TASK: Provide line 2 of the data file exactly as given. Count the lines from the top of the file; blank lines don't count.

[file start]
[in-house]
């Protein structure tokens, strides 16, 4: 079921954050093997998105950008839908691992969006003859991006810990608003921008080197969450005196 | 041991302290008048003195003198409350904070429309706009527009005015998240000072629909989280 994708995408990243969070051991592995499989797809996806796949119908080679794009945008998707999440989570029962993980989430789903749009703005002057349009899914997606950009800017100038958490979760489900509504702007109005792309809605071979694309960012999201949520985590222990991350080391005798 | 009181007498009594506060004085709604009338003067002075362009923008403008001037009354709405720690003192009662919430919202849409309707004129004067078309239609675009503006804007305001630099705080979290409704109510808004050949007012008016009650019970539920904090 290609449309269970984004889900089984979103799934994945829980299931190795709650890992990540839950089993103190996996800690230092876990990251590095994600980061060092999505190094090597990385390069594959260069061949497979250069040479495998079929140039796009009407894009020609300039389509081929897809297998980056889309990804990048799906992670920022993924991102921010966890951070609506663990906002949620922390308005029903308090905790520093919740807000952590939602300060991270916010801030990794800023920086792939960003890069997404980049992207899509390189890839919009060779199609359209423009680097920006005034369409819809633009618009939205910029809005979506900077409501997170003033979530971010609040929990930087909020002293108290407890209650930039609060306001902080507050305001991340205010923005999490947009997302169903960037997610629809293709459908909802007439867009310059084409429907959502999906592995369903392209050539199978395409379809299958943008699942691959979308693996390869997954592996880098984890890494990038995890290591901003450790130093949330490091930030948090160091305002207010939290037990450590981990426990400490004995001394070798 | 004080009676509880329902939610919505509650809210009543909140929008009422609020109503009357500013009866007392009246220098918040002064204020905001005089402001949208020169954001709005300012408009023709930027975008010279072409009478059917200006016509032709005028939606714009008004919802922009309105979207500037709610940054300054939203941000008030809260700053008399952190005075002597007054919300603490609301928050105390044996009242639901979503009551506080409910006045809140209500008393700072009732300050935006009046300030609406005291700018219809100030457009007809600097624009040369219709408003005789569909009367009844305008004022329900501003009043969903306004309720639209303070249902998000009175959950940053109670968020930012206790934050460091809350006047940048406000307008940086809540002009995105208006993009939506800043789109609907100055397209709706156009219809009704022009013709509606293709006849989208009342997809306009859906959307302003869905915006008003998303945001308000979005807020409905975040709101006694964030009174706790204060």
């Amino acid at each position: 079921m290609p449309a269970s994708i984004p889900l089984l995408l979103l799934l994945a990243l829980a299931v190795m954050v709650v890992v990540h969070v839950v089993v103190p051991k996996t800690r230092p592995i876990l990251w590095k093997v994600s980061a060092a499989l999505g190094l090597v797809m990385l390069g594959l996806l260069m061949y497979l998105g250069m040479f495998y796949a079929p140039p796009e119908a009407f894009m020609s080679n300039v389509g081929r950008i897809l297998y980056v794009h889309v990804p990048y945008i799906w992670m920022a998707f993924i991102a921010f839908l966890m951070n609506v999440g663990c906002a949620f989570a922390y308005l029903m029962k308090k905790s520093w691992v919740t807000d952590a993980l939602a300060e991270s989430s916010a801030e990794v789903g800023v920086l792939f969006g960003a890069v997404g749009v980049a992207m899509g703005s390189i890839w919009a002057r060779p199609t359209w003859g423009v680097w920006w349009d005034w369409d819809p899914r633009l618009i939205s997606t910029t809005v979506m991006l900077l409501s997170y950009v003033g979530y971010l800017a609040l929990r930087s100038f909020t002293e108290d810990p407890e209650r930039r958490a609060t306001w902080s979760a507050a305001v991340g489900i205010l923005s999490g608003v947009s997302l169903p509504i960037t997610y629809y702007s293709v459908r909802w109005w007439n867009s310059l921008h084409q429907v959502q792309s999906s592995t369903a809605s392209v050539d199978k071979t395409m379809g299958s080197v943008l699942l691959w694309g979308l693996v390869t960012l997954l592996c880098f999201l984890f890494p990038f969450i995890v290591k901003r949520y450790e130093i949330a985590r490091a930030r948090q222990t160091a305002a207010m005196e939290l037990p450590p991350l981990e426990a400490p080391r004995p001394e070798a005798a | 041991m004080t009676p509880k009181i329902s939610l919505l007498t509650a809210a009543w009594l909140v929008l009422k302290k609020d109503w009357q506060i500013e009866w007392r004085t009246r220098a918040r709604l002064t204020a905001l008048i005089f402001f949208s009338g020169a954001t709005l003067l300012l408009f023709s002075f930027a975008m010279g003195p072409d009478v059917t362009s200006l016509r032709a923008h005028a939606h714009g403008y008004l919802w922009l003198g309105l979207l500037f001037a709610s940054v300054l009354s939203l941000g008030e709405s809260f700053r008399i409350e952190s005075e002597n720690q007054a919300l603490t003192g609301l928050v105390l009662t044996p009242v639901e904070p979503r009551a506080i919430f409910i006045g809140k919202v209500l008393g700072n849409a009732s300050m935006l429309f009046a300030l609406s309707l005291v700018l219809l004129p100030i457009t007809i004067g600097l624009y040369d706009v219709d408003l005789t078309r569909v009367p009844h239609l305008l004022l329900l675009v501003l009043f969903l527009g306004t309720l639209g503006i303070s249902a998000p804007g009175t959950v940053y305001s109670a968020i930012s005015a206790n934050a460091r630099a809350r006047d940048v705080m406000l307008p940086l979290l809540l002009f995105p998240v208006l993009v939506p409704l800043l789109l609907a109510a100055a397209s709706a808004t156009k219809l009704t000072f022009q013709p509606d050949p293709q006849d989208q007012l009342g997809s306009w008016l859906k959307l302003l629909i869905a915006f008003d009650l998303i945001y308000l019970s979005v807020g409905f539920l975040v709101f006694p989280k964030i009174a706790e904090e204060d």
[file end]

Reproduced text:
């Protein structure tokens, strides 16, 4: 079921954050093997998105950008839908691992969006003859991006810990608003921008080197969450005196 | 041991302290008048003195003198409350904070429309706009527009005015998240000072629909989280 994708995408990243969070051991592995499989797809996806796949119908080679794009945008998707999440989570029962993980989430789903749009703005002057349009899914997606950009800017100038958490979760489900509504702007109005792309809605071979694309960012999201949520985590222990991350080391005798 | 009181007498009594506060004085709604009338003067002075362009923008403008001037009354709405720690003192009662919430919202849409309707004129004067078309239609675009503006804007305001630099705080979290409704109510808004050949007012008016009650019970539920904090 290609449309269970984004889900089984979103799934994945829980299931190795709650890992990540839950089993103190996996800690230092876990990251590095994600980061060092999505190094090597990385390069594959260069061949497979250069040479495998079929140039796009009407894009020609300039389509081929897809297998980056889309990804990048799906992670920022993924991102921010966890951070609506663990906002949620922390308005029903308090905790520093919740807000952590939602300060991270916010801030990794800023920086792939960003890069997404980049992207899509390189890839919009060779199609359209423009680097920006005034369409819809633009618009939205910029809005979506900077409501997170003033979530971010609040929990930087909020002293108290407890209650930039609060306001902080507050305001991340205010923005999490947009997302169903960037997610629809293709459908909802007439867009310059084409429907959502999906592995369903392209050539199978395409379809299958943008699942691959979308693996390869997954592996880098984890890494990038995890290591901003450790130093949330490091930030948090160091305002207010939290037990450590981990426990400490004995001394070798 | 004080009676509880329902939610919505509650809210009543909140929008009422609020109503009357500013009866007392009246220098918040002064204020905001005089402001949208020169954001709005300012408009023709930027975008010279072409009478059917200006016509032709005028939606714009008004919802922009309105979207500037709610940054300054939203941000008030809260700053008399952190005075002597007054919300603490609301928050105390044996009242639901979503009551506080409910006045809140209500008393700072009732300050935006009046300030609406005291700018219809100030457009007809600097624009040369219709408003005789569909009367009844305008004022329900501003009043969903306004309720639209303070249902998000009175959950940053109670968020930012206790934050460091809350006047940048406000307008940086809540002009995105208006993009939506800043789109609907100055397209709706156009219809009704022009013709509606293709006849989208009342997809306009859906959307302003869905915006008003998303945001308000979005807020409905975040709101006694964030009174706790204060």